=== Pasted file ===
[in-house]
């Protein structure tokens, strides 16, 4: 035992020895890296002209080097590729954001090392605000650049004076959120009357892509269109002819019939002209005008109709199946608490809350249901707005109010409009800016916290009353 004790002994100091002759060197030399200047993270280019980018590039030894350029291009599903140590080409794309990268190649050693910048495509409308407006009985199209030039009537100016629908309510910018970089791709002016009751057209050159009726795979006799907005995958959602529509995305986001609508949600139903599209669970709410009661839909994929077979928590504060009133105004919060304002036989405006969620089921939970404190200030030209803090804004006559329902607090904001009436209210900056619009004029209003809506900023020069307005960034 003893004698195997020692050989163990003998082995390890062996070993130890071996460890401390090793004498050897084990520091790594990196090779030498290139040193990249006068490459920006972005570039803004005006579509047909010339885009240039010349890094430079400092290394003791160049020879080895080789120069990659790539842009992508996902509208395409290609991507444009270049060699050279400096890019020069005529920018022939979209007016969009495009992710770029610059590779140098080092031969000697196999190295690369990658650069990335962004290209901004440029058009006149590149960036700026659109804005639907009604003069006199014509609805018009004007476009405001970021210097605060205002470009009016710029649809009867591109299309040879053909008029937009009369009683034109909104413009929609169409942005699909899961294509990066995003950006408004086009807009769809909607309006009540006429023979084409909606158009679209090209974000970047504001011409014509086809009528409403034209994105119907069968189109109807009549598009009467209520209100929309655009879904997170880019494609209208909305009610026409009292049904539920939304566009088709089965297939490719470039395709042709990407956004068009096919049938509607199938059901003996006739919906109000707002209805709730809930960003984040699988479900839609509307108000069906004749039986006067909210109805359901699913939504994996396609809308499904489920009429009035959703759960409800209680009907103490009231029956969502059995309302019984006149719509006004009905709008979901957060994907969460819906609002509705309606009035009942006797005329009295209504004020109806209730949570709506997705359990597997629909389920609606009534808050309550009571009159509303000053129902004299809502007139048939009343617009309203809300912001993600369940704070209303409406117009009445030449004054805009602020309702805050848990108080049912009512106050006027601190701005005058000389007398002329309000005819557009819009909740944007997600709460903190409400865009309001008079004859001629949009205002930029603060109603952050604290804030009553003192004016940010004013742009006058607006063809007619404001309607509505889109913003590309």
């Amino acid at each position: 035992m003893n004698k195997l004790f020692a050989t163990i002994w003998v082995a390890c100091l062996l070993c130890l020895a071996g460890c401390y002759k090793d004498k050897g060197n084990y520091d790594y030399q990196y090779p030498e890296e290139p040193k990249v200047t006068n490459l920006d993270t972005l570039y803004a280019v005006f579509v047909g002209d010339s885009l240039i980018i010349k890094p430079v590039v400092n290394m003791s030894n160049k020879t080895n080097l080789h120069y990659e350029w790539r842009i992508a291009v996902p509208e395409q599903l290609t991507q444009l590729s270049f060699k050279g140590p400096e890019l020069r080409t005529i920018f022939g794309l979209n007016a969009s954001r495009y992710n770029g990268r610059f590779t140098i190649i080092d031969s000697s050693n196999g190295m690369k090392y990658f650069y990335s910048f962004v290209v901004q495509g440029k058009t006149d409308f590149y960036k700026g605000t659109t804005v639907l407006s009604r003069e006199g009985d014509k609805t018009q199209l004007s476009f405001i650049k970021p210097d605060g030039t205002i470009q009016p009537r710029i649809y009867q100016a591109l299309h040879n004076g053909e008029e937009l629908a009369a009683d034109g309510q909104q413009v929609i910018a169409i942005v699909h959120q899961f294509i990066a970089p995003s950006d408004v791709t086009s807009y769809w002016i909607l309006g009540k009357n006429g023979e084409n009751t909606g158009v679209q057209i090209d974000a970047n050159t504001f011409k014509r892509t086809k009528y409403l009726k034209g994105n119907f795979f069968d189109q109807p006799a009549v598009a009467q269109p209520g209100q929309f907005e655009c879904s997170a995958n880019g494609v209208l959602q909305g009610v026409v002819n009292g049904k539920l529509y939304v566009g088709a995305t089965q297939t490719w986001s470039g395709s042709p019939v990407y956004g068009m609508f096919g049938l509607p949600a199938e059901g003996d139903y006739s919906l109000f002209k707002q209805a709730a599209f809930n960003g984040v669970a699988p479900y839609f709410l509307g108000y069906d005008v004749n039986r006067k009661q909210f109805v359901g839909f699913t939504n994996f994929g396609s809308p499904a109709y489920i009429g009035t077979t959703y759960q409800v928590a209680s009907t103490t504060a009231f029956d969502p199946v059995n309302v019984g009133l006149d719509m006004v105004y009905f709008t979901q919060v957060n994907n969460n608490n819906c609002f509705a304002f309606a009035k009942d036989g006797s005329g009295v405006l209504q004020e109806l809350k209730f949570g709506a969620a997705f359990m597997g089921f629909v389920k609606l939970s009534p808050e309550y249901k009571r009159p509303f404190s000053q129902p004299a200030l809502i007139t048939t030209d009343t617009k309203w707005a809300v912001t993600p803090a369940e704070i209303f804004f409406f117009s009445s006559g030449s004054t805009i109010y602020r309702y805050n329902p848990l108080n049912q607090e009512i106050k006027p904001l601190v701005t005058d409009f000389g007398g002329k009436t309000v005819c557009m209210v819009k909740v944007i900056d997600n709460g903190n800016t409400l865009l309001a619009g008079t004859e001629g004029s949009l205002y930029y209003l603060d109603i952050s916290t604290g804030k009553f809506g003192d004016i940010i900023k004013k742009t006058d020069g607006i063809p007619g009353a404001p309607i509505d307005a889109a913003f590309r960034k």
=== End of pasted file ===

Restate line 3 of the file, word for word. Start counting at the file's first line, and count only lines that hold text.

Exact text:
């Amino acid at each position: 035992m003893n004698k195997l004790f020692a050989t163990i002994w003998v082995a390890c100091l062996l070993c130890l020895a071996g460890c401390y002759k090793d004498k050897g060197n084990y520091d790594y030399q990196y090779p030498e890296e290139p040193k990249v200047t006068n490459l920006d993270t972005l570039y803004a280019v005006f579509v047909g002209d010339s885009l240039i980018i010349k890094p430079v590039v400092n290394m003791s030894n160049k020879t080895n080097l080789h120069y990659e350029w790539r842009i992508a291009v996902p509208e395409q599903l290609t991507q444009l590729s270049f060699k050279g140590p400096e890019l020069r080409t005529i920018f022939g794309l979209n007016a969009s954001r495009y992710n770029g990268r610059f590779t140098i190649i080092d031969s000697s050693n196999g190295m690369k090392y990658f650069y990335s910048f962004v290209v901004q495509g440029k058009t006149d409308f590149y960036k700026g605000t659109t804005v639907l407006s009604r003069e006199g009985d014509k609805t018009q199209l004007s476009f405001i650049k970021p210097d605060g030039t205002i470009q009016p009537r710029i649809y009867q100016a591109l299309h040879n004076g053909e008029e937009l629908a009369a009683d034109g309510q909104q413009v929609i910018a169409i942005v699909h959120q899961f294509i990066a970089p995003s950006d408004v791709t086009s807009y769809w002016i909607l309006g009540k009357n006429g023979e084409n009751t909606g158009v679209q057209i090209d974000a970047n050159t504001f011409k014509r892509t086809k009528y409403l009726k034209g994105n119907f795979f069968d189109q109807p006799a009549v598009a009467q269109p209520g209100q929309f907005e655009c879904s997170a995958n880019g494609v209208l959602q909305g009610v026409v002819n009292g049904k539920l529509y939304v566009g088709a995305t089965q297939t490719w986001s470039g395709s042709p019939v990407y956004g068009m609508f096919g049938l509607p949600a199938e059901g003996d139903y006739s919906l109000f002209k707002q209805a709730a599209f809930n960003g984040v669970a699988p479900y839609f709410l509307g108000y069906d005008v004749n039986r006067k009661q909210f109805v359901g839909f699913t939504n994996f994929g396609s809308p499904a109709y489920i009429g009035t077979t959703y759960q409800v928590a209680s009907t103490t504060a009231f029956d969502p199946v059995n309302v019984g009133l006149d719509m006004v105004y009905f709008t979901q919060v957060n994907n969460n608490n819906c609002f509705a304002f309606a009035k009942d036989g006797s005329g009295v405006l209504q004020e109806l809350k209730f949570g709506a969620a997705f359990m597997g089921f629909v389920k609606l939970s009534p808050e309550y249901k009571r009159p509303f404190s000053q129902p004299a200030l809502i007139t048939t030209d009343t617009k309203w707005a809300v912001t993600p803090a369940e704070i209303f804004f409406f117009s009445s006559g030449s004054t805009i109010y602020r309702y805050n329902p848990l108080n049912q607090e009512i106050k006027p904001l601190v701005t005058d409009f000389g007398g002329k009436t309000v005819c557009m209210v819009k909740v944007i900056d997600n709460g903190n800016t409400l865009l309001a619009g008079t004859e001629g004029s949009l205002y930029y209003l603060d109603i952050s916290t604290g804030k009553f809506g003192d004016i940010i900023k004013k742009t006058d020069g607006i063809p007619g009353a404001p309607i509505d307005a889109a913003f590309r960034k």